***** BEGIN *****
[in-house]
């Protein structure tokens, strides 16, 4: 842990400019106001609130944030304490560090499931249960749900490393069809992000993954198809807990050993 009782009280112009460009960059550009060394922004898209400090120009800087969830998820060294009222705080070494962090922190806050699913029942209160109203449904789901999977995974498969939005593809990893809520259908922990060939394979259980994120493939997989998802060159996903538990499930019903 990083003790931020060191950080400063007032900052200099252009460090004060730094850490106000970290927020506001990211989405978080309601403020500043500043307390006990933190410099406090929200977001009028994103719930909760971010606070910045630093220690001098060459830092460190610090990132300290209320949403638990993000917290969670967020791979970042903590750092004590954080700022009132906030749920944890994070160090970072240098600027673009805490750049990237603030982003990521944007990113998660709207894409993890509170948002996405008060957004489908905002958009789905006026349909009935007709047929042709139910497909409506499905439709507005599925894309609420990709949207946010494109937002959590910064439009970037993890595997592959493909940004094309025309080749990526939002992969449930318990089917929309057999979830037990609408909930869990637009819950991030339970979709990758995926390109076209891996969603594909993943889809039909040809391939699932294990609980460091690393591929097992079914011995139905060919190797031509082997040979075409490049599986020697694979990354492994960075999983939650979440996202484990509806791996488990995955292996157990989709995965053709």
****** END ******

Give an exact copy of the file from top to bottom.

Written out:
[in-house]
């Protein structure tokens, strides 16, 4: 842990400019106001609130944030304490560090499931249960749900490393069809992000993954198809807990050993 009782009280112009460009960059550009060394922004898209400090120009800087969830998820060294009222705080070494962090922190806050699913029942209160109203449904789901999977995974498969939005593809990893809520259908922990060939394979259980994120493939997989998802060159996903538990499930019903 990083003790931020060191950080400063007032900052200099252009460090004060730094850490106000970290927020506001990211989405978080309601403020500043500043307390006990933190410099406090929200977001009028994103719930909760971010606070910045630093220690001098060459830092460190610090990132300290209320949403638990993000917290969670967020791979970042903590750092004590954080700022009132906030749920944890994070160090970072240098600027673009805490750049990237603030982003990521944007990113998660709207894409993890509170948002996405008060957004489908905002958009789905006026349909009935007709047929042709139910497909409506499905439709507005599925894309609420990709949207946010494109937002959590910064439009970037993890595997592959493909940004094309025309080749990526939002992969449930318990089917929309057999979830037990609408909930869990637009819950991030339970979709990758995926390109076209891996969603594909993943889809039909040809391939699932294990609980460091690393591929097992079914011995139905060919190797031509082997040979075409490049599986020697694979990354492994960075999983939650979440996202484990509806791996488990995955292996157990989709995965053709």